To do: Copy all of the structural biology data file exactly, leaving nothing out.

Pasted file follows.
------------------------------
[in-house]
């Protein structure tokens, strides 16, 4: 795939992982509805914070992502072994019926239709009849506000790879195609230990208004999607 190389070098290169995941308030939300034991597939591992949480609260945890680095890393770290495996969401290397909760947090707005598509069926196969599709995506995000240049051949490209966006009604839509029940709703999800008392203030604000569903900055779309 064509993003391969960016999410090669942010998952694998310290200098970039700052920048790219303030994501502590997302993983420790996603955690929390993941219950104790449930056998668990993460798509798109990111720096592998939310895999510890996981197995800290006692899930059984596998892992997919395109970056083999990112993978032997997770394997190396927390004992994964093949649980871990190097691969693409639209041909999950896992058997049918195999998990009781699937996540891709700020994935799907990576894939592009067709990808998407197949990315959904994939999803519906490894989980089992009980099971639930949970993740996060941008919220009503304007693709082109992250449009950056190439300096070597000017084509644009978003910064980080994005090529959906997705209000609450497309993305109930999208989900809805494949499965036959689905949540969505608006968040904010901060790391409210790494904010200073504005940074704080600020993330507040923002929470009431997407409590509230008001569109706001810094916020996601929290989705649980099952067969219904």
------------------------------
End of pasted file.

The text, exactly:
[in-house]
């Protein structure tokens, strides 16, 4: 795939992982509805914070992502072994019926239709009849506000790879195609230990208004999607 190389070098290169995941308030939300034991597939591992949480609260945890680095890393770290495996969401290397909760947090707005598509069926196969599709995506995000240049051949490209966006009604839509029940709703999800008392203030604000569903900055779309 064509993003391969960016999410090669942010998952694998310290200098970039700052920048790219303030994501502590997302993983420790996603955690929390993941219950104790449930056998668990993460798509798109990111720096592998939310895999510890996981197995800290006692899930059984596998892992997919395109970056083999990112993978032997997770394997190396927390004992994964093949649980871990190097691969693409639209041909999950896992058997049918195999998990009781699937996540891709700020994935799907990576894939592009067709990808998407197949990315959904994939999803519906490894989980089992009980099971639930949970993740996060941008919220009503304007693709082109992250449009950056190439300096070597000017084509644009978003910064980080994005090529959906997705209000609450497309993305109930999208989900809805494949499965036959689905949540969505608006968040904010901060790391409210790494904010200073504005940074704080600020993330507040923002929470009431997407409590509230008001569109706001810094916020996601929290989705649980099952067969219904």